Carlo Ancelotti had not been Everton manager for long when one of his new charges had a question for him. Had he, the player wondered, been a professional footballer himself? Ancelotti being Ancelotti, he was wryly amused at it.
Another man might have pointed out that he was a double European Cup winner, found at the heart of one of the most revered teams in the sport’s history. As Jose Mourinho, a manager who was never a player, said in a different context: “This is football heritage.” Another man may simply have wondered why the ignorant Everton footballer had simply not thought to google his new manager.
Whichever, Ancelotti’s playing days form part of an astonishing CV. He has six Champions Leagues now, as many as Liverpool and Bayern Munich, and only one short of AC Milan. And four of the Rossoneri’s seven came with Ancelotti either in the midfield or the dugout. He has conquered Europe in five different decades, and if that is enough to make many a dictator envious, it is unlikely to ever be equalled. He has an unrivalled four wins as a manager.
Put the idealist Rinus Michels and Johan Cruyff together, add the pragmatic pair of Giovanni Trapattoni and Marcello Lippi, and they have only masterminded as many European Cup-winning campaigns between them as Ancelotti has on his own.
“I am the record man,” said the Italian. From another, that would have sounded like boasting. Ancelotti merely appeared mildly amused. He has so many records that some escape notice: for instance, no other manager has won the Champions League 19 years after he first did. Ancelotti has contrived to construct an image as the amiable everyman of management, forever fortunate enough to occupy the game’s most coveted roles, collecting silverware and pay-offs in equal measure while savouring the fine dining along the way.
His second spell at the Bernabeu may have burnished that image. “I have to say that it’s easier to win a Champions League with Real Madrid than with any other club,” he reflected. Perhaps, though that is not the experience of Mourinho or Fabio Capello, to name but two. Ancelotti’s first European Cup with Real was their first for 11 years. His second came when he took over what seemed the worst Real side in a generation, if not two.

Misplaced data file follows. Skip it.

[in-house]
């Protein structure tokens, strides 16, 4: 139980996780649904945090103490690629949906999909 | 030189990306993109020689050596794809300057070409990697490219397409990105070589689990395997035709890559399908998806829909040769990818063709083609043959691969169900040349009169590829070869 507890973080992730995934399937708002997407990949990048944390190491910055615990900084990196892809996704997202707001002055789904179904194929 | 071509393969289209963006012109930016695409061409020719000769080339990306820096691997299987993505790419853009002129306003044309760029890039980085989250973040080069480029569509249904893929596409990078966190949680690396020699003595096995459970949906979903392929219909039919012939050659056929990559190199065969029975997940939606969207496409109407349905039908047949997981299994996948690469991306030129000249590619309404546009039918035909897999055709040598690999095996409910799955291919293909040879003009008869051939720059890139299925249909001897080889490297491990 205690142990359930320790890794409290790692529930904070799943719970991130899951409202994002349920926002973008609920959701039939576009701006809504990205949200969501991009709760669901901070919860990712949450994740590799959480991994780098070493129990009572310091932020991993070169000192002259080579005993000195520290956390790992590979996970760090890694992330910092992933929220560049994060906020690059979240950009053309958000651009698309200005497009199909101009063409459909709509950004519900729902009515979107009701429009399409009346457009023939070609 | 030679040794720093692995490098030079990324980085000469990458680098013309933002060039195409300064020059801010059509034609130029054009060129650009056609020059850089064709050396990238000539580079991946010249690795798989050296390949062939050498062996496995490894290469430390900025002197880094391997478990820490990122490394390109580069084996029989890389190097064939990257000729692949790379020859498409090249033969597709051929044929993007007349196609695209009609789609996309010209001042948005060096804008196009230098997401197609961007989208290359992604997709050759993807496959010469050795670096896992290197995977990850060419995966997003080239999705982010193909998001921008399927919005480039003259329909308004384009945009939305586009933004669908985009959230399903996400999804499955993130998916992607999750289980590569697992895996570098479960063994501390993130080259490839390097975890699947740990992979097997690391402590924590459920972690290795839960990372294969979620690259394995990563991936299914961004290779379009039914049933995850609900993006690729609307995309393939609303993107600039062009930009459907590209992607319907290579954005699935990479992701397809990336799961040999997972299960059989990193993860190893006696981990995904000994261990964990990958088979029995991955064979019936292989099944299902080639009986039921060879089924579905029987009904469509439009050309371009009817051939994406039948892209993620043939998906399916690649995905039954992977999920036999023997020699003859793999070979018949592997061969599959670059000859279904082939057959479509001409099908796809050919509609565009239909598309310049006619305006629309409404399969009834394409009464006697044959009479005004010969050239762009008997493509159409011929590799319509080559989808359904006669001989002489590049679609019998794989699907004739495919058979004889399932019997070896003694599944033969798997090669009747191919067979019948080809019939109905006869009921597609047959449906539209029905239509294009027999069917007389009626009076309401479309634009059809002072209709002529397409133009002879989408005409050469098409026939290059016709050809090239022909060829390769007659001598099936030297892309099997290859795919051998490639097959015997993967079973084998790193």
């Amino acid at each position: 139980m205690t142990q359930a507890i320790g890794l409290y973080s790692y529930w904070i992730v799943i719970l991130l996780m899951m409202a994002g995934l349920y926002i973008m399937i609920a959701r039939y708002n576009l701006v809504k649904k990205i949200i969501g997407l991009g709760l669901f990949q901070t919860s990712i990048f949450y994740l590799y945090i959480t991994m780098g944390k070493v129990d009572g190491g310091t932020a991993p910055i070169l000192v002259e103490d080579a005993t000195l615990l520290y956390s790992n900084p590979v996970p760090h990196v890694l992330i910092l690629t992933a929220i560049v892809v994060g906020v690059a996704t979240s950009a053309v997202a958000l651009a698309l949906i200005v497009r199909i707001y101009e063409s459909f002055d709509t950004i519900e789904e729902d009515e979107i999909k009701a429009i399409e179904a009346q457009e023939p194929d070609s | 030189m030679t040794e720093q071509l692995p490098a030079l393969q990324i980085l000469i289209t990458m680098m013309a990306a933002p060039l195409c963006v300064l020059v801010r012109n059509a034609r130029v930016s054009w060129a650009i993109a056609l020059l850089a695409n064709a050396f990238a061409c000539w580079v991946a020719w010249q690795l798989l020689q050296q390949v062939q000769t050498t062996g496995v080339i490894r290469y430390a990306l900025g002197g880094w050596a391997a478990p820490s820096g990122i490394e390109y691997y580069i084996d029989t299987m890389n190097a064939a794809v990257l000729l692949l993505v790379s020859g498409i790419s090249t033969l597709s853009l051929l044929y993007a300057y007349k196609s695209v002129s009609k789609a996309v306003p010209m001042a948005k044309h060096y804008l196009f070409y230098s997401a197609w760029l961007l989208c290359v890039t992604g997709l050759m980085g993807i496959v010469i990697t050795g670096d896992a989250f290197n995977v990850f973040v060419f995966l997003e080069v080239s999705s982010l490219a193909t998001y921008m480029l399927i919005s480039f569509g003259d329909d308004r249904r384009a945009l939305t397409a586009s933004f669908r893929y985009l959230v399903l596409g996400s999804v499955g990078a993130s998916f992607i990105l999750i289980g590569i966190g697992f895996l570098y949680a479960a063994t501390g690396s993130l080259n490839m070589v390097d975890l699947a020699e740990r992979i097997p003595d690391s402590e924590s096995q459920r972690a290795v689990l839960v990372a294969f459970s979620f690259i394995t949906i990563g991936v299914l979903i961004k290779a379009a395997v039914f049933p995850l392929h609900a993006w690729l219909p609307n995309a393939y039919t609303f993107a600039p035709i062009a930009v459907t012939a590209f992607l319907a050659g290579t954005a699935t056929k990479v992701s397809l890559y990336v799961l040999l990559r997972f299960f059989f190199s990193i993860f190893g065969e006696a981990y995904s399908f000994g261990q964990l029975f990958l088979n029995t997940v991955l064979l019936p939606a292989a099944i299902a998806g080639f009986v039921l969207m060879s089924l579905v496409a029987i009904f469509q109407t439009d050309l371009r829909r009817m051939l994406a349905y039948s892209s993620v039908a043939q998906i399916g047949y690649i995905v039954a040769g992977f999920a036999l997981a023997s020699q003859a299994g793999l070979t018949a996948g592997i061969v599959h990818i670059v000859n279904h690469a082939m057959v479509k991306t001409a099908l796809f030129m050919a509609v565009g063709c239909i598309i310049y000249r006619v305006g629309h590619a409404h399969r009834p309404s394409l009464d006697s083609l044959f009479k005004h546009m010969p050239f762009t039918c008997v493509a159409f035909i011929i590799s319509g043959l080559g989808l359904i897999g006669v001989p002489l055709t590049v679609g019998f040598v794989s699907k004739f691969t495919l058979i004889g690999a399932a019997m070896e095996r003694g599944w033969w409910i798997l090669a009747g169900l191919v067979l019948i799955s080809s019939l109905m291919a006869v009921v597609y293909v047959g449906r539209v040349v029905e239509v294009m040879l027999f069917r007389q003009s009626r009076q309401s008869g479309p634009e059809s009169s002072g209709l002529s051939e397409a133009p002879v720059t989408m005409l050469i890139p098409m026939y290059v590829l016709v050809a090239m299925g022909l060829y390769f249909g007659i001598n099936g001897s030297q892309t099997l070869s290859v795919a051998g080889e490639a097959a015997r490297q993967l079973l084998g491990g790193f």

“I think the fact that nobody thought we could win it helped us,” he said. That may be true but writing off the most successful club and manager in the competition’s history came with obvious perils.
Maybe Ancelotti, despite his medal collection, is easily underestimated. In an era when everyone seems to want a manager with a philosophy, he eschewed his, ditching many of his Arrigo Sacchi influences and the 4-4-2 formation that brought greatness for his mentor’s AC Milan team. He prospered at the San Siro with four playmakers and a Christmas tree formation but he isn’t wedded to anything; just players, and no one has managed as many great ones as Ancelotti. Which, in turn, is another reason his own input can be underrated.
The Italian contrives to make management look easy. He picks good players and they win games. And yet his inheritance at Real second time around is such that this Champions League is his finest ever achievement. Karim Benzema is the late-blooming superstar, only graduating to the A-list in his mid-thirties. Luka Modric is older still but, as Paolo Maldini showed, footballing pensioners can prosper under Ancelotti. Vinicius Junior had only scored 15 goals in three seasons at Real before Ancelotti arrived: a further 22 have given him the status of one of the game’s most devastating wingers, and a final winner to celebrate, but this group looked weaker than Real in 2014 and Milan in 2003 and 2007.
Real have arguably been outsiders in four consecutive ties. They struck a blow for the ancien regime in defeating the nouveaux riches in three, starting with Paris Saint-Germain. They reined in the Premier League with a hat-trick of scalps in Chelsea, Manchester City and Liverpool. They flew in the face of footballing fashions, not pressing like Jurgen Klopp or passing like Pep Guardiola.
And at the end of it all, the laid-back godfather of football had reasserted his authority. Don Carlo has been the king of calm and, if it is not always entirely clear what he does, it is increasingly hard to deny he is one of the greatest managers of all time. Not that Ancelotti seems particularly bothered where he stands in the pantheon.
Life is instead for enjoying, and the abiding image of this season came after Real won La Liga. There was Ancelotti, surrounded by players three or four decades his junior, sunglasses on, smoking a cigar. Management was supposed to be stressful, but no one told the nonchalant winner.